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Gene Therapy without Viruses

A new, highly effective polymer may make gene therapy safer.
September 12, 2007

The promise of gene therapy has long been held up by the lack of a safe and effective way to insert the desired therapeutic genes into the right cells. To solve that problem, MIT researchers have developed a new polymer for gene therapy that is as effective as viruses, the standard carriers, but it seems to have none of the risks of viral treatments. The researchers have successfully tested a version of the polymer in mice with ovarian cancer, and they believe they can further modify the polymer to target virtually any cell in the body.

Safe passage: A new polymer is as effective as viruses for gene therapy, but it appears to cause none of viruses’ sometimes deadly side effects. Part of the polymer, which has been tested in mice with ovarian cancer, is pictured here.

Gene therapy works by delivering to a specific group of diseased cells copies of a gene that corrects what ails them. “If you could get it [a gene] where it’s needed, you could treat many diseases,” says the MIT Center for Cancer Research’s Daniel Anderson, one of the leaders of the polymer research group.

The most effective way to get therapeutic genes to the right cells in the body has been by inserting them into viruses, which are then injected into patients. But a series of high-profile setbacks has raised questions about the safety of using viral vectors. Injections of these viruses have caused dangerous, and in several cases deadly, immune reactions in some patients. (See “The Glimmering Promise of Gene Therapy.”) And one class of viruses used for gene therapy can cause leukemia. There are currently many viral gene therapies in clinical trials, but none have been approved by the Food and Drug Administration.

These problems in clinical trials using viruses have spurred researchers to search for synthetic alternatives for delivering gene therapy. “Polymers have been shown safe in people for years,” says Robert Langer, a professor of chemical engineering at MIT and a pioneer in biomaterials research. The polymers under development by the MIT group are relatively inexpensive to manufacture and break down into harmless byproducts in the body. The kind of polymer used as a starting material by the MIT researchers naturally associates with DNA and can succeed in delivering genes into cells.

“They have something comparable [in effectiveness] to viruses,” says David Putnam, assistant professor of chemical and biomolecular engineering at Cornell University. “No one has been able to achieve this.”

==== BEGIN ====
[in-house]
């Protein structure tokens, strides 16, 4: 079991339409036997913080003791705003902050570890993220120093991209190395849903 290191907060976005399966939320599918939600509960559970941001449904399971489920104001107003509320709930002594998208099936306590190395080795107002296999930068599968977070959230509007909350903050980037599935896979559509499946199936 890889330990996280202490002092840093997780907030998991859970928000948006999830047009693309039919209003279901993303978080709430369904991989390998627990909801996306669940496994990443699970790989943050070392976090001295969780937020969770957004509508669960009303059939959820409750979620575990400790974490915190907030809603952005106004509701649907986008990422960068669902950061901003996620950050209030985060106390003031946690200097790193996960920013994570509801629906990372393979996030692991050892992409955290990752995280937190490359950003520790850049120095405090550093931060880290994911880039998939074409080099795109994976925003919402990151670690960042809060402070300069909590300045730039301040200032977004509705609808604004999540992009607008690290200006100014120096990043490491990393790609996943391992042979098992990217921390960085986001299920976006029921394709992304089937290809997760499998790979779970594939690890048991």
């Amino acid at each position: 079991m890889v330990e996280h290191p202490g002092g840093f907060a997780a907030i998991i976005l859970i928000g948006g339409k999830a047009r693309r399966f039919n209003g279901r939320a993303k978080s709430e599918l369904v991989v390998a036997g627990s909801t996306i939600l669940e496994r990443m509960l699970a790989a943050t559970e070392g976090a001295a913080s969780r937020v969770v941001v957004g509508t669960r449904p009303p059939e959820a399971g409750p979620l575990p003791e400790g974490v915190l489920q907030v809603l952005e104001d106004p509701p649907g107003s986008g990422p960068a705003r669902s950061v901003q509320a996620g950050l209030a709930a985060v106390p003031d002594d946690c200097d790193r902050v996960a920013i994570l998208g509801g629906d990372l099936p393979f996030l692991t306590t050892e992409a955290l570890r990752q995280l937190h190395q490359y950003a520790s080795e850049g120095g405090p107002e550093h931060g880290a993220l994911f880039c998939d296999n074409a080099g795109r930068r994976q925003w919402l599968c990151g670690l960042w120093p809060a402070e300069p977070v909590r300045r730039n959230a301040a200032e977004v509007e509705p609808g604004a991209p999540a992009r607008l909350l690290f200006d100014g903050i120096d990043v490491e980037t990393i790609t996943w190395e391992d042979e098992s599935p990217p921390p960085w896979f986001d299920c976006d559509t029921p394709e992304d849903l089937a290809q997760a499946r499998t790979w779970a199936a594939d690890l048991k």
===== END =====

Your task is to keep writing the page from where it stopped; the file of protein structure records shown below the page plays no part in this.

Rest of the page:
The MIT researchers succeeded because they have developed rapid systems for developing and testing large numbers of polymers, says Putnam. “A lot of materials development is a numbers game,” he explains, and the MIT group can design and test new polymers “an order of magnitude faster than everybody else.”

The MIT researchers have previously used an unmodified version of the polymer to selectively deliver a suicide gene to prostate tumors in mice. For their current research, published last week in Advanced Materials, they experimented with making small chemical changes to the ends of the polymers.

The modified polymer is an even more effective carrier. “We were able to give high levels of gene delivery even to hard-to-target cells,” Anderson says. And the polymers deliver genes faster than viruses do.

Preliminary testing of the polymers in mice showed that they efficiently delivered a test gene coding for a fluorescent protein to ovarian tumors. “So far, everything we’ve done looks really safe,” says Langer. The researchers are continuing to test the animals’ immune responses to the polymer to ensure that it is safe. They are also testing in mice its safety and efficacy in delivering a therapeutic gene, one designed to kill cancer cells.

The ability to deliver genes only to specific cells and tissues is critical, says Anderson, especially when the gene is intended to kill the cells it enters, as with gene therapy for cancer. Langer and Anderson are confident that the polymer-gene complexes can be coupled with molecules such as antibodies to target specific types of cells in the body.

The MIT researchers have started by targeting cancer, but Langer says that in theory, there’s “no limit” to what gene therapy can tackle. “I’m very excited,” he says. If further animal tests continue to demonstrate the polymers’ safety, Langer hopes to translate the work into gene therapies for patients.

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